Looks like Shazam’s revenue had all-but-flatlined prior to Apple’s acquisition. Losses also skyrocketed. So, would the popular app have gone bankrupt?
Shazam has filed its public financial results for 2017 in the Companies House in the UK.
Breaking down the company’s financials, Shazam had reached over 400 million annual active users in 2017. In 2016, the app had around 300 million.
Yet, while the company’s user base grew, its profits hadn’t grown all that much.
In 2017, Shazam reported a gross profit of £38.4 million ($50.6 million), up just 2.3% year-over-year. While that sounds good at first, unfortunately, the company’s administrative expenses significantly increased.
In 2016, the company posted £41.6 million ($54.8 million) in total administrative expenses. That number jumped 35.2% to £56.3 million ($74.1 million).
Thus, while Shazam posted an operating loss of just £3.7 million ($4.8 million) in 2016, that number skyrocketed 383.5% to £17.7 million ($23.4 million) in 2017.
Top company executives explained the company had made several non-recurring/exceptional expenses in 2017, totaling £9.6 million ($12.7 million). According to a note included in the report, “the company invested in a number of strategic growth initiatives.” This resulted in “a number of one-time transaction-related expenses.”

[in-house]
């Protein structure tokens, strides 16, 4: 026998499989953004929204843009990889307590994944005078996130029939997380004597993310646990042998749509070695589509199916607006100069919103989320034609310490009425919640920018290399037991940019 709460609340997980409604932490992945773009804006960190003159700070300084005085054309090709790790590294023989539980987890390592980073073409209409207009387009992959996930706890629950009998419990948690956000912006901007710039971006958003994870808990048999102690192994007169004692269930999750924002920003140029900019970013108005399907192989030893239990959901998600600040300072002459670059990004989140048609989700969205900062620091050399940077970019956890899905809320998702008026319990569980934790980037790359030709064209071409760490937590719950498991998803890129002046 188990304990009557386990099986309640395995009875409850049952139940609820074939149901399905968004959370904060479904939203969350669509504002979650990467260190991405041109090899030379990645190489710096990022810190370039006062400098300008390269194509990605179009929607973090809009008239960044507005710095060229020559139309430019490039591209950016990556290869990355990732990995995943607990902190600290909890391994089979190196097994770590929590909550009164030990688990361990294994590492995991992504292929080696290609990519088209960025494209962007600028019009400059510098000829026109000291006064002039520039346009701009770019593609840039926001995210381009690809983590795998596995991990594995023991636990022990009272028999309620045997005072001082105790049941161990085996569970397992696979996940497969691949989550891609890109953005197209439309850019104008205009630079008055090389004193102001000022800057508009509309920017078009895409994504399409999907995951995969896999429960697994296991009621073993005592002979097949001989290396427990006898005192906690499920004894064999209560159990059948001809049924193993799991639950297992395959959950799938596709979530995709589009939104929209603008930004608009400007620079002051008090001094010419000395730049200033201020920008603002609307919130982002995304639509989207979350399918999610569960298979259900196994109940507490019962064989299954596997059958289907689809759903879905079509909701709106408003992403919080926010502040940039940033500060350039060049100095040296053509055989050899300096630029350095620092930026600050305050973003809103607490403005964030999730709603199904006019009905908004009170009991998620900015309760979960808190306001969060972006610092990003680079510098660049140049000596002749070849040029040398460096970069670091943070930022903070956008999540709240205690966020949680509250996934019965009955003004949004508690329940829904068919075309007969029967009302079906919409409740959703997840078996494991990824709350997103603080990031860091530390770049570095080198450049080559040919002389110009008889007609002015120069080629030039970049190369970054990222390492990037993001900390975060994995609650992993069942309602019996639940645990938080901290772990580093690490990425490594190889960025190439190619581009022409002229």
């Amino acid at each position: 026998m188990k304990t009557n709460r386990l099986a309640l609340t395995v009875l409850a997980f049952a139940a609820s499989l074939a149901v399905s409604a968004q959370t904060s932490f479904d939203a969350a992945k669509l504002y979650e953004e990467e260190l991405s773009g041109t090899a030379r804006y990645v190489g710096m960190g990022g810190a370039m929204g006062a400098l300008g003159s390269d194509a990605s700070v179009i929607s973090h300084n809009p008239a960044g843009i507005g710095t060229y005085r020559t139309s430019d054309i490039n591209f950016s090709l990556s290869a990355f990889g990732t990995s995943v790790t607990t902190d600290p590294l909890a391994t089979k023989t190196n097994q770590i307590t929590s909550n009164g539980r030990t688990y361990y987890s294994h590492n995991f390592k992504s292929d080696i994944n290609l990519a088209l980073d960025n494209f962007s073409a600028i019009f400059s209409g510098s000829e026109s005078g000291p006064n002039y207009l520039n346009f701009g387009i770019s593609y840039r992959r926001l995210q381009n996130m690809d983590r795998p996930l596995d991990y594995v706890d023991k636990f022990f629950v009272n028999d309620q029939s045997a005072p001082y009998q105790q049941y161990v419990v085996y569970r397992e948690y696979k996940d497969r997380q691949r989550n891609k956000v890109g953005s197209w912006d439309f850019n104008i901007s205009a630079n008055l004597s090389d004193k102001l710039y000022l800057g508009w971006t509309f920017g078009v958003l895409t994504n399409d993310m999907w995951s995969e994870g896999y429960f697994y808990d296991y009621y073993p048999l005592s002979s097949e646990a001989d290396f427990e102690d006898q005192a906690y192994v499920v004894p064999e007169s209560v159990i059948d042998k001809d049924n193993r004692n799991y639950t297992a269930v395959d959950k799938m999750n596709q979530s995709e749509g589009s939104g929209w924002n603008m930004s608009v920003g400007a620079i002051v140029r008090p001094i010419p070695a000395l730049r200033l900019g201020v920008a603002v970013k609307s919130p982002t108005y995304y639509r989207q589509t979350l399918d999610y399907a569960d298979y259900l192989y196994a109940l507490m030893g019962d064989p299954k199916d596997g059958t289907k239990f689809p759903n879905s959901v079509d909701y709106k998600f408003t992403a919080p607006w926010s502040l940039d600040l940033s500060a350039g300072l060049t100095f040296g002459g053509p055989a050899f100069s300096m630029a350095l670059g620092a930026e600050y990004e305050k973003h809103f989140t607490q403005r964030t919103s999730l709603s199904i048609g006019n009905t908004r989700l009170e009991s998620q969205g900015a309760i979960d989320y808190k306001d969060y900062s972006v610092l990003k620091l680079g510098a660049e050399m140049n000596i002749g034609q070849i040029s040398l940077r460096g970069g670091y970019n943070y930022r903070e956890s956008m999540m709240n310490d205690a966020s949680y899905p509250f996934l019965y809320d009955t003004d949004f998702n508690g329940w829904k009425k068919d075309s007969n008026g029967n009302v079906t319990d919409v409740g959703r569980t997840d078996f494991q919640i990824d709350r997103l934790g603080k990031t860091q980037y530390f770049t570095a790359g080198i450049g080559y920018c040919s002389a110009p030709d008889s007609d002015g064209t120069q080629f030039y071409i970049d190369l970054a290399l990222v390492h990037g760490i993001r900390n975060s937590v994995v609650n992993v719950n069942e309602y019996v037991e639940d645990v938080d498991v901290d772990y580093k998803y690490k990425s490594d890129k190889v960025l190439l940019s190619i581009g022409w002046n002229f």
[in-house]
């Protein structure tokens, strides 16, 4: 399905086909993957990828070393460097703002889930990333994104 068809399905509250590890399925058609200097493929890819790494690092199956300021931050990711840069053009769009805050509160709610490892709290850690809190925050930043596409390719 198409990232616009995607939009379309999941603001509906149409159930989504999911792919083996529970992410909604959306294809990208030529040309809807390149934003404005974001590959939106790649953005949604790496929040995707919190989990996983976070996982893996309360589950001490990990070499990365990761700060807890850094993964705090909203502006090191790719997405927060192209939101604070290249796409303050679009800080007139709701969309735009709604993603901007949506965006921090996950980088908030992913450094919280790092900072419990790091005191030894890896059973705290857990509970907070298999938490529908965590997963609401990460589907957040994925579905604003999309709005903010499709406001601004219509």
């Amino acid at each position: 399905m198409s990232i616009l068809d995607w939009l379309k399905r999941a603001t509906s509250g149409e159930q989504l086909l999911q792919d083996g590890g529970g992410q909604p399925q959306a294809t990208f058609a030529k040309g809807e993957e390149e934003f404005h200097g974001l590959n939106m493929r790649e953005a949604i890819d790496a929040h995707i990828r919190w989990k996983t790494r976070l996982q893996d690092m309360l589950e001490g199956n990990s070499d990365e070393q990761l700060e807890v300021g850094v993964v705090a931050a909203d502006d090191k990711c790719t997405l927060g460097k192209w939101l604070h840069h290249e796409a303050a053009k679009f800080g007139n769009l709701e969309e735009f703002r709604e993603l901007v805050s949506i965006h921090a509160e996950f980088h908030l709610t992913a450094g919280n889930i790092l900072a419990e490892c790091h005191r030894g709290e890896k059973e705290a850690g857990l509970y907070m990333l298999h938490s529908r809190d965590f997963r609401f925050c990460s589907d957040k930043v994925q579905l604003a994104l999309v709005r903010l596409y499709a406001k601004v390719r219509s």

Executives added the company also had a foreign exchange loss of £1.7 million ($2.3 million).
In the financial report, executives specifically omitted flatlining app usage. According to previous company financials obtained by MusicAlly, daily song requests reached 20 million in 2014, and again in 2015. Apple recently shared that “users identify songs using the Shazam app over 20 million times each day.”
Explaining the acquisition by Apple, the company wrote,
“On 10 December 2017, certain shareholders…entered into conditional agreements to sell their shares in Shazam Entertainment Limited to Apple Operations Limited.”
An additional note adds Apple acquired the entire issued sharecapital of Shazam.
Yet, it remains to be seen how the company will use the app, which is clearly not a moneymaker.
You can check out the report here.
Featured image by Shazam.